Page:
Pentagram’s new interactive design project dedicated to the science of decision-making
A vibrantly designed new exhibition encouraging play seeks to demystify the science of our daily decision-making for the world’s first interactive museum about behavioural science.
- Dalia Al-Dujaili
- 9 August 2021
What to order on a menu when everything looks good, what to watch on Netflix when you’ve basically seen everything already; decision-making can be overwhelming. A new exhibition is aiming to challenge its visitors’ “sometimes mistaken” ideas of how rational they believe they are in daily decision-making and life choices whilst making this science digestible to the general public.
The Mindworks: The Science of Thinking experience was dreamt up and executed by design studio Pentagram’s partners Giorgia Lupi, Abbott Miller and Luke Hayman. It’s the world’s first interactive museum and working lab dedicated to behavioural science, operated by the Center for Decision Research at the University of Chicago Booth School of Business Since one of their major principles was ‘learning through doing’, says Lupi, the partners went for an analogue interactive experience over a screen experience because they believe it provided an immediacy and warmth; “Since these exhibits are tactile”, Lupi tells It's Nice That, “the invitation to share responses is warm and more human.” Physical objects, they felt, make scientific findings and jargon more approachable to the general public. They were, quite literally, “giving shape” to their ideas.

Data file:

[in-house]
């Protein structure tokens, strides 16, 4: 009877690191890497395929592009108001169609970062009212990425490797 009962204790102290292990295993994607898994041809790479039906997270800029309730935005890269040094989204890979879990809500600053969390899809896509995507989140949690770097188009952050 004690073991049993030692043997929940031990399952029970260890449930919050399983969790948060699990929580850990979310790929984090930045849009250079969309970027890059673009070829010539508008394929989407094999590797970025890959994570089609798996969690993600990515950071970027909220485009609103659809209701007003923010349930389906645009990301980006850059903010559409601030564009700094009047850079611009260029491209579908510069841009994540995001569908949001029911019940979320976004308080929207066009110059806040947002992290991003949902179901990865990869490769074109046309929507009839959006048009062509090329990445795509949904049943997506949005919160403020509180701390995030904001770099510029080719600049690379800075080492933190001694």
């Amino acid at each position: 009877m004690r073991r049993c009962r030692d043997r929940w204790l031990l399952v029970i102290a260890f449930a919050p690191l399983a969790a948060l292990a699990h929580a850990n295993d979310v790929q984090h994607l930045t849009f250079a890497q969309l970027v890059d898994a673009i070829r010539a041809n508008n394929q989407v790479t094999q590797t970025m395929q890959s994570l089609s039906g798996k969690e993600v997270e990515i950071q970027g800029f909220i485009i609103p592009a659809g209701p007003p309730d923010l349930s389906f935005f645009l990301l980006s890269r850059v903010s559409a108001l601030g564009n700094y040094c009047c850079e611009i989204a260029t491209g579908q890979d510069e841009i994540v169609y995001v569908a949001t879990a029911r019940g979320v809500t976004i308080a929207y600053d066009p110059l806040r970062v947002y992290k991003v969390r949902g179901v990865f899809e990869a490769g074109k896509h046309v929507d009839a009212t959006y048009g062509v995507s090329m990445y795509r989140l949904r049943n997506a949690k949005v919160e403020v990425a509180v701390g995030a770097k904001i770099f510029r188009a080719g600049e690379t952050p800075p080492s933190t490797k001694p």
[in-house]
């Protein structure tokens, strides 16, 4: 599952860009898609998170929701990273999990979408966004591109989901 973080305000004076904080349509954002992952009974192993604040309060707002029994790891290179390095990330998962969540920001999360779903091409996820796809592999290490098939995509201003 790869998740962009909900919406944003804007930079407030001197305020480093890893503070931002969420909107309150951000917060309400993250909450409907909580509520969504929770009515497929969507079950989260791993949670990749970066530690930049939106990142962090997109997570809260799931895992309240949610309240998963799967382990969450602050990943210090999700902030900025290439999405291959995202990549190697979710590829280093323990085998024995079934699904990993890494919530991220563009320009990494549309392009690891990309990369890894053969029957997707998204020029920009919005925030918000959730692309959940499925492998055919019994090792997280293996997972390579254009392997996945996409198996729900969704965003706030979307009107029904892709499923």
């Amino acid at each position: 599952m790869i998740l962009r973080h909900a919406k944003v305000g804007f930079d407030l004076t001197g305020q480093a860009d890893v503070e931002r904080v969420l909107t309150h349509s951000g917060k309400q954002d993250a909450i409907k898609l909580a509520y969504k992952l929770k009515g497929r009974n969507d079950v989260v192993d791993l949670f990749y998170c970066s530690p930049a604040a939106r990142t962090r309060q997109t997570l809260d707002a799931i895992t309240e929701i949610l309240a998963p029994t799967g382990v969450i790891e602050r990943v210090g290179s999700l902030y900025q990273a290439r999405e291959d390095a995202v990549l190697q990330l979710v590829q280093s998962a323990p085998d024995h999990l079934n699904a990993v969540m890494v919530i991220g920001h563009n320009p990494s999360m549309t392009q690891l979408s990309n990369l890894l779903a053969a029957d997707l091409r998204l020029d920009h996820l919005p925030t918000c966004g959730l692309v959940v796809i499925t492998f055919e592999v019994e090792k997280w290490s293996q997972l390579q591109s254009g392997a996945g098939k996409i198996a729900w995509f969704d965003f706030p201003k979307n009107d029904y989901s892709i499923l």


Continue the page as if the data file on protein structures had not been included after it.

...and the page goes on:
Lupi designed the series of interactive experiments which let visitors play out the concepts of behavioural science whilst also collecting data for researchers, resulting in a two-birds-with-one-stone project. Miller was responsible for the design system whilst Hayman designed the visual identity.
Many of the exhibits are based on the concepts of Richard H. Thaler, a Nobel Prize winning economist who coined the term “nudges”, which refers to the theory of gently ‘nudging’ people to make certain choices without removing their choice to do so. Like putting fruit at eye level in a supermarket instead of banning junk food. It would seem we’d all appreciate some more nudges in our daily lives.
There are several interactive sections to the exhibit which are all based on scientific theories and are designed to encourage a playful atmosphere, encouraging participation. For example, the Prospect Theory exhibit illustrates Daniel Kahneman and Amos Tversky’s findings which show how humans give different value to losses and gains. This section uses the placement of pegs to illustrate “the logical rift in human decision-making.”
The Choice architecture exhibit illustrates Thaler’s research. “From the beginning we wanted this installation to be a marquee moment in the space: bold, graphic, and highly visible, even from the street,” says Lupi. This resulted in interactive elements which ask visitors to reflect on their goals, consider what stumbling blocks hold them back from achieving their goals, and determine some strategies to reframe their stumbling blocks to help them succeed, resulting in what is called a data portrait – a way to define each visitor through the answers they give. “It is exciting for visitors to physically assemble their ‘composite data portrait’ as they reflect on the questions, and select their answers. On the wall, there’s also an added benefit of seeing what ‘data portraits’ are similar to yours from the previous visitors.”